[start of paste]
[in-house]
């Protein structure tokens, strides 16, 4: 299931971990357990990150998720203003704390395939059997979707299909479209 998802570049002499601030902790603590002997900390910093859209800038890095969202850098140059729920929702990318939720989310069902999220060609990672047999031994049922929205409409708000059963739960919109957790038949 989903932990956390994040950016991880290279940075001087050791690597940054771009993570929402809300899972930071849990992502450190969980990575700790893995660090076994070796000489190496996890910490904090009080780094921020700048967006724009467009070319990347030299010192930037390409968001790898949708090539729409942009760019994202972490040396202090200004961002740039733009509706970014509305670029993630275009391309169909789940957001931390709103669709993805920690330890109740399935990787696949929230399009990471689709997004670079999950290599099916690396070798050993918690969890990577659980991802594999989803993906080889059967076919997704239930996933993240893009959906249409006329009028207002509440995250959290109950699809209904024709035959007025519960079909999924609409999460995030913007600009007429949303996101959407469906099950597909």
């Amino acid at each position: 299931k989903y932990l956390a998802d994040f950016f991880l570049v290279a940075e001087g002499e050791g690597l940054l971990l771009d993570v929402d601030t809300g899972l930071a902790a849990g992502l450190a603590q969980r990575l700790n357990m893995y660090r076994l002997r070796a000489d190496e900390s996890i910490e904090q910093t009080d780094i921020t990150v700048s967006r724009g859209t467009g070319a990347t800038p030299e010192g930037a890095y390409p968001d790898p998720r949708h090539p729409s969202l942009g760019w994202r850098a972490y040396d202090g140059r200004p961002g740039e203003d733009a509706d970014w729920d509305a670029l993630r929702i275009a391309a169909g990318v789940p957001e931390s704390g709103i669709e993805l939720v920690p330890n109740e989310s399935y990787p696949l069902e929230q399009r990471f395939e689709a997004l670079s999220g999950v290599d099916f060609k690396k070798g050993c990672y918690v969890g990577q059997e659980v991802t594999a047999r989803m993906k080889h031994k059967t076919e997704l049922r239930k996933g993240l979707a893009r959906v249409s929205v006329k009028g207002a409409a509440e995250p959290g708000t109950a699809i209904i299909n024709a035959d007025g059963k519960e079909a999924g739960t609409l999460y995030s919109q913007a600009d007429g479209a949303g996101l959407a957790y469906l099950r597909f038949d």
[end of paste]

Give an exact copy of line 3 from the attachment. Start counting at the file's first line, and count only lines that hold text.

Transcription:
């Amino acid at each position: 299931k989903y932990l956390a998802d994040f950016f991880l570049v290279a940075e001087g002499e050791g690597l940054l971990l771009d993570v929402d601030t809300g899972l930071a902790a849990g992502l450190a603590q969980r990575l700790n357990m893995y660090r076994l002997r070796a000489d190496e900390s996890i910490e904090q910093t009080d780094i921020t990150v700048s967006r724009g859209t467009g070319a990347t800038p030299e010192g930037a890095y390409p968001d790898p998720r949708h090539p729409s969202l942009g760019w994202r850098a972490y040396d202090g140059r200004p961002g740039e203003d733009a509706d970014w729920d509305a670029l993630r929702i275009a391309a169909g990318v789940p957001e931390s704390g709103i669709e993805l939720v920690p330890n109740e989310s399935y990787p696949l069902e929230q399009r990471f395939e689709a997004l670079s999220g999950v290599d099916f060609k690396k070798g050993c990672y918690v969890g990577q059997e659980v991802t594999a047999r989803m993906k080889h031994k059967t076919e997704l049922r239930k996933g993240l979707a893009r959906v249409s929205v006329k009028g207002a409409a509440e995250p959290g708000t109950a699809i209904i299909n024709a035959d007025g059963k519960e079909a999924g739960t609409l999460y995030s919109q913007a600009d007429g479209a949303g996101l959407a957790y469906l099950r597909f038949d």